Matthau’s line about this is better than any line in the film “I have seen it three times, and am of slightly better than average intelligence but I still don’t quite understand what’s going on. Is there a device we can use to explain to people what they’re seeing?”
Director Don Siegel Screenplay Dean Riesner, Howard A. Rodman based onThe Lootersby John H. Reese Starring Walter Matthau, Andrew Robinson, Joe Don Baker, John Vernon, Felicia Farr, Albert Popwell, Jacqueline Scott
Charley Varrick exists during a time when actors took pet projects where their character names replaced the names of the books their stories were based on. The name is often announced several times in the film so you do, indeed understand that this is their film. This time around Matthau gets a chance to be the main star for a change, and even he didn’t like it that much.
“I have seen it three times, and am of slightly better than average intelligence but I still don’t quite understand what’s going on. Is there a device we can use to explain to people what they’re seeing?“
In the standards of 1973, this was considered an intelligent thriller. Contrary to Matthau’s joking, it’s not all that complicated. Charley Varrick, his wife (Scott) and two other professional thieves (Andy Robinson as Harman is one) break into a bank in New Mexico and make what they believe to be a moderate haul. In the process both his wife and one of the other robbers are shot and killed. Charley and Harmon discover that they got a lot more than they expected. The money is a laundering station. Now it’s time to get out of town.
Outside of Walking Tall, Joe Don Baker had a habit of playing characters of low redeeming value in the 1970’s. Here he plays Molly, a killer hired by the mob to find the robbers, get the money, and, you know, kill them a bunch. In a role offered to and rejected by Clint Eastwood, Baker gets to demean women, pushover Siegel standard Popwell while repossessing his car, and treat people like objects. Much of this is done in a way clearly intended to be funny. If it was funny at that time, it certainly isn’t now. Thank God Baker eventually landed the role of James Bond’s American attache or one might never have believed he had an acting skill beyond grunting.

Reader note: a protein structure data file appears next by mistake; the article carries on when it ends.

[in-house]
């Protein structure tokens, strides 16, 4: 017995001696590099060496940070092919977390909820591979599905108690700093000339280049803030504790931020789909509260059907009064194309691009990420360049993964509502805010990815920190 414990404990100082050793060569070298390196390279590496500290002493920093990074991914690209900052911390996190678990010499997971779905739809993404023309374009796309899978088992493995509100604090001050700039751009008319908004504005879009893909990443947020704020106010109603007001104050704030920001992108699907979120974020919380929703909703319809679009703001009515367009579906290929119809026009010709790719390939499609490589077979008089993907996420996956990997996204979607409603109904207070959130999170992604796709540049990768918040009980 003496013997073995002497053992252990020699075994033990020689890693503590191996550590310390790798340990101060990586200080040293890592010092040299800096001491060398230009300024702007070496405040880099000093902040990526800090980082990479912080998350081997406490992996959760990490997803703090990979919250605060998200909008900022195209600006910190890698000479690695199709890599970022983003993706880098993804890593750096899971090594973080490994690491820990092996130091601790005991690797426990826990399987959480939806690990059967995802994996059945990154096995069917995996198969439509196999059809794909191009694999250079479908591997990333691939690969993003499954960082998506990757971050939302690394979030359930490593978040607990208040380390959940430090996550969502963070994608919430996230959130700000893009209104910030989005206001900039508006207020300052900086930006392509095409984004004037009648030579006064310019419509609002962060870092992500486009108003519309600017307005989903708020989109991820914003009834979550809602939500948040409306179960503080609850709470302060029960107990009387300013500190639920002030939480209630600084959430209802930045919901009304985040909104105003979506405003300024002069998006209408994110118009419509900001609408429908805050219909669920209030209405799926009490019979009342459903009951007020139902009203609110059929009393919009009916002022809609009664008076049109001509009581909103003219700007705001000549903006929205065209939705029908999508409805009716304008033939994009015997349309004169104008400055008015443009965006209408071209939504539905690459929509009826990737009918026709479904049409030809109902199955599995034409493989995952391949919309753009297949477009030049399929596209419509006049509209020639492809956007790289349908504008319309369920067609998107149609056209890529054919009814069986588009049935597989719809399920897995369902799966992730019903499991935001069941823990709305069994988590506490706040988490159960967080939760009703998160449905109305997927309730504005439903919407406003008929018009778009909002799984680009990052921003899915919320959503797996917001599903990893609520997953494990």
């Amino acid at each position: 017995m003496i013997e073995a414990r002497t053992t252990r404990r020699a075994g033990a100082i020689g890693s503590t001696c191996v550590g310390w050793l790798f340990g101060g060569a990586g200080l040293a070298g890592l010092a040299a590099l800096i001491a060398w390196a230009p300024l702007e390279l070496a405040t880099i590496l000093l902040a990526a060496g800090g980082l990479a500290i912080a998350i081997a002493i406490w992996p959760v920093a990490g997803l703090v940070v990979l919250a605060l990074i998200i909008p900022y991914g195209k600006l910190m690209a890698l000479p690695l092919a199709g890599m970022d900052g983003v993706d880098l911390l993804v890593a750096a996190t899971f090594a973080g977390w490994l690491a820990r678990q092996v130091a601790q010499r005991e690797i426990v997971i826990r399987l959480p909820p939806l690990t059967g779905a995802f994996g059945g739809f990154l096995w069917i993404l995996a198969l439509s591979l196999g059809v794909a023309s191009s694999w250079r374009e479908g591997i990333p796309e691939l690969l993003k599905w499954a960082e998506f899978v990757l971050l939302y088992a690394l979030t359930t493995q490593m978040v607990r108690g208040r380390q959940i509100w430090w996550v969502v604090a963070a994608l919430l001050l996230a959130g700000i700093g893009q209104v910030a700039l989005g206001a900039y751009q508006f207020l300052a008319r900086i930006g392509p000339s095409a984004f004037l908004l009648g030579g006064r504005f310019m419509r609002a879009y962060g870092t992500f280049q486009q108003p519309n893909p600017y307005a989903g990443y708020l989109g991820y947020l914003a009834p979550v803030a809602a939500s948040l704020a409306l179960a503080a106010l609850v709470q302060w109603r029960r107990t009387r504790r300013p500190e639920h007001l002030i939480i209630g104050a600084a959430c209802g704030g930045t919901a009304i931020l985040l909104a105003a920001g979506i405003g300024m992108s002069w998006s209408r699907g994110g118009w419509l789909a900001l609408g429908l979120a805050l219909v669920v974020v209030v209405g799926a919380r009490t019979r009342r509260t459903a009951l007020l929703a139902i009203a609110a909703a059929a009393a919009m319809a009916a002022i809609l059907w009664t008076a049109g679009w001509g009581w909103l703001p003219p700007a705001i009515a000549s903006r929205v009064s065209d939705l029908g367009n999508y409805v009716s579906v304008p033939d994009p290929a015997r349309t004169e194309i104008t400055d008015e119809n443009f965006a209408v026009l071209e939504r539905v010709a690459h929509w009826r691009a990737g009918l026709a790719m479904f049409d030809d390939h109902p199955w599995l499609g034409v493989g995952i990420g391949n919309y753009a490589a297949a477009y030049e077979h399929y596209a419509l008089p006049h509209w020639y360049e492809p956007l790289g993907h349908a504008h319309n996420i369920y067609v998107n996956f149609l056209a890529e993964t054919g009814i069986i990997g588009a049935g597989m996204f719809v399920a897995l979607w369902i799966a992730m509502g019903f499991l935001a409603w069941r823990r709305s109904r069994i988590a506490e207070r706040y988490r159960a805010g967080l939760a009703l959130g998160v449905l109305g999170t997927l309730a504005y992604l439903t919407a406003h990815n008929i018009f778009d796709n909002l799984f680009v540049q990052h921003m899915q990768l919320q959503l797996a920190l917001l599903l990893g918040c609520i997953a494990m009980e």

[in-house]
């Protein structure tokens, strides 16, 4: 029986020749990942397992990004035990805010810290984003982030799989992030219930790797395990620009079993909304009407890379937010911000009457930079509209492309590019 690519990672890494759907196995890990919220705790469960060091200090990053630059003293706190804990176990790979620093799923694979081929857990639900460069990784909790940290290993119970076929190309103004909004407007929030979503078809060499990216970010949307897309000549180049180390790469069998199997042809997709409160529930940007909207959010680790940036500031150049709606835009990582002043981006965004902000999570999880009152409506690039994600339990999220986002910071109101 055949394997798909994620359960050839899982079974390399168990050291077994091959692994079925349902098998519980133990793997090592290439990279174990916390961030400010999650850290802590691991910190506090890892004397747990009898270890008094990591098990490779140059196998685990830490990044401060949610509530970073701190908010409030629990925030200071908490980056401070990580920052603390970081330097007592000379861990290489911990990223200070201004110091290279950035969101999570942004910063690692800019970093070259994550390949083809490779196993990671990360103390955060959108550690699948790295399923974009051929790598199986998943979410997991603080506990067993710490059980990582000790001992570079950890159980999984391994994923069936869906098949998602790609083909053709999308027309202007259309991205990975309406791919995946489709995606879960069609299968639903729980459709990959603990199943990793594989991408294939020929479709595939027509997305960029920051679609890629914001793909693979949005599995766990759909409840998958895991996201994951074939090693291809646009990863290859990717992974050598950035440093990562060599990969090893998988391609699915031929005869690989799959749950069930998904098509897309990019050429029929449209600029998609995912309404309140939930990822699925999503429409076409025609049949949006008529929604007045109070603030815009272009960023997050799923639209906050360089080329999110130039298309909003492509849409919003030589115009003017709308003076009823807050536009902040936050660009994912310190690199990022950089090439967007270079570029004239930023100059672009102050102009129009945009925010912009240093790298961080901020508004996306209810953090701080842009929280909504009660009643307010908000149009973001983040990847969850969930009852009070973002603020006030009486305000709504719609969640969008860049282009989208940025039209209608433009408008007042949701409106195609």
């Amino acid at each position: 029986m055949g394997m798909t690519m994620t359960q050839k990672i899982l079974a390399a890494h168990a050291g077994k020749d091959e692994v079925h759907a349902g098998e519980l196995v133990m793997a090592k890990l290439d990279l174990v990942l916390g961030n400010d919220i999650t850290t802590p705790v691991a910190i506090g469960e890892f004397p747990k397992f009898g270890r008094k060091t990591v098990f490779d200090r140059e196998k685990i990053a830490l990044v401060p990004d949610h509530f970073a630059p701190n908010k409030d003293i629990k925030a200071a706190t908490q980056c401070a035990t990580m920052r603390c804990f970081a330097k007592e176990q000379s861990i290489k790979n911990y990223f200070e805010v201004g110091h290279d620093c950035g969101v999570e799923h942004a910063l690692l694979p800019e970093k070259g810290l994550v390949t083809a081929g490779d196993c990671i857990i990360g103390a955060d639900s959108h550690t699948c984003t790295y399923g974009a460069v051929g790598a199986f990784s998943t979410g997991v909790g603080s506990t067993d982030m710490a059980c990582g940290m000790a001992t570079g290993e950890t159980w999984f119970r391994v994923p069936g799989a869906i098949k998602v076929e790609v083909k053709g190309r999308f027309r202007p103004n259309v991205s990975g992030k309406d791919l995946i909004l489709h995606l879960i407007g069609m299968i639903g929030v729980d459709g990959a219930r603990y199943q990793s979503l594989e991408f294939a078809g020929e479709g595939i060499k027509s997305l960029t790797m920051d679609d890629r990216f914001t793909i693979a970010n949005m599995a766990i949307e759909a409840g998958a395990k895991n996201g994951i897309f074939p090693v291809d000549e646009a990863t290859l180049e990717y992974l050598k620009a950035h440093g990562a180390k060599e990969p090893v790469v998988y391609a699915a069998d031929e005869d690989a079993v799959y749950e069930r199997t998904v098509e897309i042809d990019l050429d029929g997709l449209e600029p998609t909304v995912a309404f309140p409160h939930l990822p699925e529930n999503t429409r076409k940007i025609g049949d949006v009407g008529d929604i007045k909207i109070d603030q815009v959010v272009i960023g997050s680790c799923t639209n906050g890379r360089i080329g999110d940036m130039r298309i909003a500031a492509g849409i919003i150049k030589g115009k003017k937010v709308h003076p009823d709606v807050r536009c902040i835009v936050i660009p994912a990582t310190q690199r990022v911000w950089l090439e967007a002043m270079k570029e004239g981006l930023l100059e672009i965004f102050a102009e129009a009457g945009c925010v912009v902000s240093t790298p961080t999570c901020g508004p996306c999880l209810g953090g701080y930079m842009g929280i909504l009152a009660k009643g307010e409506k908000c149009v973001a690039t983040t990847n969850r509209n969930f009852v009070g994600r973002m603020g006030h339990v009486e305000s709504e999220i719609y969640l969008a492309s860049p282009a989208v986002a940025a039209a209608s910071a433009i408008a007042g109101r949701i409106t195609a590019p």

As a man working several levers just ahead of those out to get him, Matthau has his training wheels on for the role. The film amounts to several unexplained plans happening as Baker’s “gorilla” and the crooked and stuffy bank president (another Siegel stalwart Vernon) pursue him.
None of this is as complicated as it was praised for being in the 70’s. Almost all of it is forgettable, outside the car versus airplane showdown in the third act. Even that feels like much of the same type of stunt work we saw in the time period. The sexism stands out now, but it is typical for its time. Women come in three flavors, old biddies, faithful dead wives, or tarts who like to be insulted or struck once before sleeping with a man. It’s not real compelling, it has dated music and there is little doubt that the guy at the top of the credits is going to get away.
There are better Matthau films to watch, but still, he’s never is less than entertaining to watch. Even here, where he clearly has little interest in what is going on.
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